During Breast Cancer Awareness Month, mammography technologist Jodi Hooven, with Breast Health Services at Lehigh Valley Hospital–Hecktown Oaks, shares everything you need to know about this important screening test:
Tips for Your Annual Mammogram
Learn about do’s and don'ts for this lifesaving screening test
Women and others who were born biologically female who are age 40 and older should get a screening mammogram once a year, even if they are not experiencing any concerning symptoms.
However, if you are at higher risk for breast cancer due to family history or a personal history of certain breast diseases, you may be qualified to start annual screenings at an earlier age.
“If you have questions about when you should start getting mammograms, especially if you have a family history of breast cancer or a known genetic mutation that can increase your risk, talk to your primary care doctor for their recommendation,” Hooven says.
What to expect
During your mammogram, your breasts (one at a time) will be pressed between two plates while a series of images is taken.
“The entire appointment often takes less than 30 minutes,” Hooven says. “The mammogram itself takes about 10 minutes, with each image taking about eight to 12 seconds.”
At Lehigh Valley Topper Cancer Institute, your images are later reviewed by a breast imaging radiologist and the results are sent to you both via MyLVHN, your patient portal, and by mail. Your primary care doctor and/or gynecologist will also be sent your results, and if an area of concern is identified, you will be contacted to set up a follow up appointment.
While the test is known to be uncomfortable, most people do not find it painful.
“A lot of my patients are worried that their mammogram is going to hurt badly or that I am going to compress their breasts as thin as possible, but that’s not the case,” Hooven says. “Mammography machines have come a long way over the last 30 years of my career, and they are a lot more comfortable than the ones our grandmothers used to tell us about.”
If you are experiencing pain during your mammogram, or if you did during a previous one, you should let your mammography technologist know.
“If you have a history of breast sensitivity or if you start having pain during your mammogram, we don’t want you to grin and bear it,” Hooven says. “Your technologist will be able to make sure the machine is working properly and that your breast is positioned correctly, and also may have options for making your experience more comfortable, like MammoPad® cushions.”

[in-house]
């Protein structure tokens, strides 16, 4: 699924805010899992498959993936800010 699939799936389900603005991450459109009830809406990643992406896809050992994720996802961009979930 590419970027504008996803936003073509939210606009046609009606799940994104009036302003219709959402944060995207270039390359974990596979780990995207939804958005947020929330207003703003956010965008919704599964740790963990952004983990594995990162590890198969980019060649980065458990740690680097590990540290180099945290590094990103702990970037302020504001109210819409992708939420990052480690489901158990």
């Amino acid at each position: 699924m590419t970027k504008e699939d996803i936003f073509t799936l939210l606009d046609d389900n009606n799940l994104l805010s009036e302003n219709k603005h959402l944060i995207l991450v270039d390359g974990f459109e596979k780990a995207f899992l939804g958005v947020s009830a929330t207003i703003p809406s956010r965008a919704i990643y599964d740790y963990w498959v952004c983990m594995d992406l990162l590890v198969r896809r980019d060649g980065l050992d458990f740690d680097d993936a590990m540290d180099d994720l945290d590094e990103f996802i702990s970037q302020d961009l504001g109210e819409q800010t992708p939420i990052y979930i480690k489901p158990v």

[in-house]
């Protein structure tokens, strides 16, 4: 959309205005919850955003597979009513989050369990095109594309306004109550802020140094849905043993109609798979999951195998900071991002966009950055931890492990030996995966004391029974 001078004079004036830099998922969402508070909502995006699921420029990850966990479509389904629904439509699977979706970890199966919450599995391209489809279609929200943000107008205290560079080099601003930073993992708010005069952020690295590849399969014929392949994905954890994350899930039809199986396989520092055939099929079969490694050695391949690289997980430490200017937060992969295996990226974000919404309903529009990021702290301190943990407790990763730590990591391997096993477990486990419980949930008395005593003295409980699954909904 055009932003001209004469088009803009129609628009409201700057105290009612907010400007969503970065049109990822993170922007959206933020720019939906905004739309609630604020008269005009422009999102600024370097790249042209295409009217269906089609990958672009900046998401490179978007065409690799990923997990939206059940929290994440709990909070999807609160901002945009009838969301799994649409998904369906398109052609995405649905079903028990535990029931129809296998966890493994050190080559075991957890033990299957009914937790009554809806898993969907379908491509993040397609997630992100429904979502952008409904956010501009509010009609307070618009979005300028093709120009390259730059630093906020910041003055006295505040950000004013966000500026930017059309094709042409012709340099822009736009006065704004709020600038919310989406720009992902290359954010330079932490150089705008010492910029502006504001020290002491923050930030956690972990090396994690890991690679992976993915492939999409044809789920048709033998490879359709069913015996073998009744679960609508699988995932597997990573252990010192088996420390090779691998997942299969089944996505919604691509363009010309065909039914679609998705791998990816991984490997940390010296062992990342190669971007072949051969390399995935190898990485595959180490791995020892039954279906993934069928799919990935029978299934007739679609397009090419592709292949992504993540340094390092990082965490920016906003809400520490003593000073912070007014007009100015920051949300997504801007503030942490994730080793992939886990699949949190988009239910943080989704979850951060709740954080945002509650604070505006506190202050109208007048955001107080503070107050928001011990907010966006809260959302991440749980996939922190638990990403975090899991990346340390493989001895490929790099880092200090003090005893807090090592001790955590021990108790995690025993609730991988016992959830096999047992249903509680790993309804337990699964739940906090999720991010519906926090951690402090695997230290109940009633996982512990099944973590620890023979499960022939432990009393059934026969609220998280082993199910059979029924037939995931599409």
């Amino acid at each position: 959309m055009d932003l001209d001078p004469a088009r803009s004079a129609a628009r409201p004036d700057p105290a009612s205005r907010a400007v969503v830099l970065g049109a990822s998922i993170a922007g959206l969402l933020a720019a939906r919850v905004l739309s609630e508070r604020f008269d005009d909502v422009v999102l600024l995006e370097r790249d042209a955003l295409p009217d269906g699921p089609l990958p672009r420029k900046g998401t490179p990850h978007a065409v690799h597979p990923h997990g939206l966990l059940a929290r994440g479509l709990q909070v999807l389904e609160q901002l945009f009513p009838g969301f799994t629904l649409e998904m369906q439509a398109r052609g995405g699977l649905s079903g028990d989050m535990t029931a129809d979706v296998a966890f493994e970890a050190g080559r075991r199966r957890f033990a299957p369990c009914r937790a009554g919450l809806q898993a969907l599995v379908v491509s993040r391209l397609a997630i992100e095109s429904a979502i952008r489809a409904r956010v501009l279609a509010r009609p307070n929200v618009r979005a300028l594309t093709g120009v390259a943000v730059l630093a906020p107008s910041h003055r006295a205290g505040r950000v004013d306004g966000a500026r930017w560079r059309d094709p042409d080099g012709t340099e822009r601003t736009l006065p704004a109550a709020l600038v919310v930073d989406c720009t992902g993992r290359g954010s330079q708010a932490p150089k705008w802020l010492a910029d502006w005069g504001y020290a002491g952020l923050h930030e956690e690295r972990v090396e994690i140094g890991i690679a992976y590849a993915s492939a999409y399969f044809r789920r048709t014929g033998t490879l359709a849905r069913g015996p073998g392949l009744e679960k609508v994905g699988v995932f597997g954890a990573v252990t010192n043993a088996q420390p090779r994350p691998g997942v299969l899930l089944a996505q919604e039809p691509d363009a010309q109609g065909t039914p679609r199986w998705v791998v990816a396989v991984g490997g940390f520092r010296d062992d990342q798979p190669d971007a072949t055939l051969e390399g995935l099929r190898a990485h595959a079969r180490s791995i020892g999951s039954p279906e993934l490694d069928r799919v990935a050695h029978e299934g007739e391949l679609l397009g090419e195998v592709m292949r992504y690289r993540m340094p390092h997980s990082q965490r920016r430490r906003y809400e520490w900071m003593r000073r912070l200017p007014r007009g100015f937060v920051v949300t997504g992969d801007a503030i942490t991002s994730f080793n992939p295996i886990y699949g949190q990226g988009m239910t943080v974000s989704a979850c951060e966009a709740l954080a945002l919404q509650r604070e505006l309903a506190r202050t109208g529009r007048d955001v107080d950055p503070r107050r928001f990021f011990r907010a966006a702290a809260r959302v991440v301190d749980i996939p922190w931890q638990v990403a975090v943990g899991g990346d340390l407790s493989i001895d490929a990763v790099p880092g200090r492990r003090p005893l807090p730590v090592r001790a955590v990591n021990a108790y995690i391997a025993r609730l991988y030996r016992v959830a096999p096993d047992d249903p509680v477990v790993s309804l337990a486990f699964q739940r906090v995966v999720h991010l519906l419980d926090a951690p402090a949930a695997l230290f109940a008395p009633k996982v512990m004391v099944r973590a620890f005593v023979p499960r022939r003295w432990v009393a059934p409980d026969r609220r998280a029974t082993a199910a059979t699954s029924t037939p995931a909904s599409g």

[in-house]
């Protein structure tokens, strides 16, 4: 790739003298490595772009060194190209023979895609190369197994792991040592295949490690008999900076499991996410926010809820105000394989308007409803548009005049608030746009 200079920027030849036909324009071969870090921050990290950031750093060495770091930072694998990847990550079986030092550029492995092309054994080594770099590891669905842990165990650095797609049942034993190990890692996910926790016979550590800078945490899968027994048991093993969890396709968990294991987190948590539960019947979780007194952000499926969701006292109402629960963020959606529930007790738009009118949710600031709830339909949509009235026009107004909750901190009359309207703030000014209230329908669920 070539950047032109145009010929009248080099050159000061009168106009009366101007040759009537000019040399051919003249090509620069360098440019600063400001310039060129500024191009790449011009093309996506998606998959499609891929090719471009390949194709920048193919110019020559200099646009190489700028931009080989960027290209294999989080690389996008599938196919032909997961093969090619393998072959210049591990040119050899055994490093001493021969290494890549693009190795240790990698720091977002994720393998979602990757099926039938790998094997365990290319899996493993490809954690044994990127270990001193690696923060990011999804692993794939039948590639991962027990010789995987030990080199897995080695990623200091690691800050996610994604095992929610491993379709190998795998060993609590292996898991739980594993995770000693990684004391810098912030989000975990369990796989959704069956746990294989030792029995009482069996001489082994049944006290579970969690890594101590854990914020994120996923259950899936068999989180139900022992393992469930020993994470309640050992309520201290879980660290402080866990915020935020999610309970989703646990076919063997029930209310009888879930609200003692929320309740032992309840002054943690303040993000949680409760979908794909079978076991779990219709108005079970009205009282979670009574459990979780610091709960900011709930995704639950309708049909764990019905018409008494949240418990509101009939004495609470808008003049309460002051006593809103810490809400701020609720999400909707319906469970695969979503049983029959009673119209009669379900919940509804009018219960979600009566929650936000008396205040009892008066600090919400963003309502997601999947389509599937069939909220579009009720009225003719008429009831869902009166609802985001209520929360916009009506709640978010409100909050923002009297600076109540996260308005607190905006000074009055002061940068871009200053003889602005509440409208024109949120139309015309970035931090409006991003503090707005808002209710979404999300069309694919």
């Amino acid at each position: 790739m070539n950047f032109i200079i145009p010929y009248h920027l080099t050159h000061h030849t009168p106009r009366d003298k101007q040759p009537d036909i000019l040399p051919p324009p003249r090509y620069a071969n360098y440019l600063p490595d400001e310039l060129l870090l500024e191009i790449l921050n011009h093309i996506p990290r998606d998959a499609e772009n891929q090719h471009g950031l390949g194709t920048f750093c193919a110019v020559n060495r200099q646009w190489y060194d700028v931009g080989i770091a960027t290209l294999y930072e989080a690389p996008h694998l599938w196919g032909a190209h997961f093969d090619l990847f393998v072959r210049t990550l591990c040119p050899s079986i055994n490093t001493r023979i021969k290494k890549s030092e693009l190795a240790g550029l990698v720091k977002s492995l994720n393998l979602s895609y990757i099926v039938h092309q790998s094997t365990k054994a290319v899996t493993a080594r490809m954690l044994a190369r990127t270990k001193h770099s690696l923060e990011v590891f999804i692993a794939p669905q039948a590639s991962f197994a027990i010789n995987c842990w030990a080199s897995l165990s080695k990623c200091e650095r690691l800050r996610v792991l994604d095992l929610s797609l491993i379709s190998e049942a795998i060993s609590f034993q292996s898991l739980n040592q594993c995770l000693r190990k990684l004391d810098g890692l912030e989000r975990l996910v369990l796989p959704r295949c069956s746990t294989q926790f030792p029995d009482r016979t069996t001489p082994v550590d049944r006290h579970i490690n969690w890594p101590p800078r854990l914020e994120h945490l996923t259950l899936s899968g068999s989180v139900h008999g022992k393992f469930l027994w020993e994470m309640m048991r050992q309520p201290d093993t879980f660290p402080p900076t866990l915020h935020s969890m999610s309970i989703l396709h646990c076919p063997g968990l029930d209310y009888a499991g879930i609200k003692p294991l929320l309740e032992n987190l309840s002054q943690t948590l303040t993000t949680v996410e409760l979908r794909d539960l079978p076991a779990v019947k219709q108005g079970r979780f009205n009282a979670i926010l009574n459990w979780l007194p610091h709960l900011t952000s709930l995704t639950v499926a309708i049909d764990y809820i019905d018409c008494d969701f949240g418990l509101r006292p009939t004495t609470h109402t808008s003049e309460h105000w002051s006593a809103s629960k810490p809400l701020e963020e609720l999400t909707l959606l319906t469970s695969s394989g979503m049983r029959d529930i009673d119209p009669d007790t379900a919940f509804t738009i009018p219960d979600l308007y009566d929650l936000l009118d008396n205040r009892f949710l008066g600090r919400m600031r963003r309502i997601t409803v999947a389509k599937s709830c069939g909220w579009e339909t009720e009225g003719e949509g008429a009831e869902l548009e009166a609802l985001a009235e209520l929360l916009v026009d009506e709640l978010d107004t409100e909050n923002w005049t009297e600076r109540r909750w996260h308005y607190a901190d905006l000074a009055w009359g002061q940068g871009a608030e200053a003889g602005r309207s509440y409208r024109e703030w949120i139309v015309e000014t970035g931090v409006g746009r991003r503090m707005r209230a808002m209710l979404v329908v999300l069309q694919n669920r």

- If it’s your first time getting a mammogram at a new facility but you’ve had screenings done in the past, either bring your records to your appointment or tell the facility where to request them from. This helps the new facility compare previous images to your latest ones, which is very important.
- If your breast tissue is more sensitive during menstruation, Hooven recommends scheduling your mammogram about 10 days after the start of your period (if possible).
- Some people find that cutting back on caffeine before their mammograms helps reduce discomfort. If you want to try this, Hooven recommends not consuming caffeinated beverages for at least a week beforehand.
- Getting a mammogram is making an investment in yourself, and for that, you deserve a little fun. Hooven recommends going out to eat, going shopping, or doing something else you enjoy to celebrate yourself before or after your appointment. “If you can schedule your screening mammogram with a friend at the same place around the same time, that’s great too,” she says.
- If you are pregnant or nursing, you should not get a mammogram. Be sure to speak to your primary care physician or gynecologist about the timing of your next screening.
- It is best to forgo deodorant, powder and lotion under your breasts and arms on the day of your appointment. This is because metallic particles in these products can show up as false findings/artifacts on mammograms.
- If you are experiencing any breast cancer symptoms (a lump, a nipple that turns inward, discharge from your nipples that is not breast milk, breast skin that has dimpling similar to an orange peel or breast swelling), don’t wait until your annual screening mammogram. Talk to your doctor about scheduling a diagnostic mammogram, which unlike a screening mammogram, provides additional evaluation and same-day results.